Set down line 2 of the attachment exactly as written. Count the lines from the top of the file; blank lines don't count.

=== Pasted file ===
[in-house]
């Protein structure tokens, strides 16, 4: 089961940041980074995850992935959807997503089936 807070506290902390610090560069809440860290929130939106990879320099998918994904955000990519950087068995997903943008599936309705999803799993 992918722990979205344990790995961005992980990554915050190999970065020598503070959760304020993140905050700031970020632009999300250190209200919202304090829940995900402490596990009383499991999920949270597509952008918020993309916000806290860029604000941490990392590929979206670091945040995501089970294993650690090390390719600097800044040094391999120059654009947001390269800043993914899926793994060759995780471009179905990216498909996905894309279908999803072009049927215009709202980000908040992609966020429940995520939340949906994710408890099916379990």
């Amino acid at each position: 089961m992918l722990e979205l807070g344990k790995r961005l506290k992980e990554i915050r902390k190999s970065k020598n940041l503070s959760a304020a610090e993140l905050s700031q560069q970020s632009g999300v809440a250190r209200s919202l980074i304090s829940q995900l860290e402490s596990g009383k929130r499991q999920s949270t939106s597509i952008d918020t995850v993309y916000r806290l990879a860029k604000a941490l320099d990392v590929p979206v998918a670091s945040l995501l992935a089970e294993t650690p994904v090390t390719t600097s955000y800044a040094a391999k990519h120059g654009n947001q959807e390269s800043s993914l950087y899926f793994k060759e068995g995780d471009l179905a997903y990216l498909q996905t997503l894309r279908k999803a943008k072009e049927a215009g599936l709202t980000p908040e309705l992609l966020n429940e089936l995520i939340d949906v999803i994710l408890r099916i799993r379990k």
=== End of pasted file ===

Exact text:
């Protein structure tokens, strides 16, 4: 089961940041980074995850992935959807997503089936 807070506290902390610090560069809440860290929130939106990879320099998918994904955000990519950087068995997903943008599936309705999803799993 992918722990979205344990790995961005992980990554915050190999970065020598503070959760304020993140905050700031970020632009999300250190209200919202304090829940995900402490596990009383499991999920949270597509952008918020993309916000806290860029604000941490990392590929979206670091945040995501089970294993650690090390390719600097800044040094391999120059654009947001390269800043993914899926793994060759995780471009179905990216498909996905894309279908999803072009049927215009709202980000908040992609966020429940995520939340949906994710408890099916379990």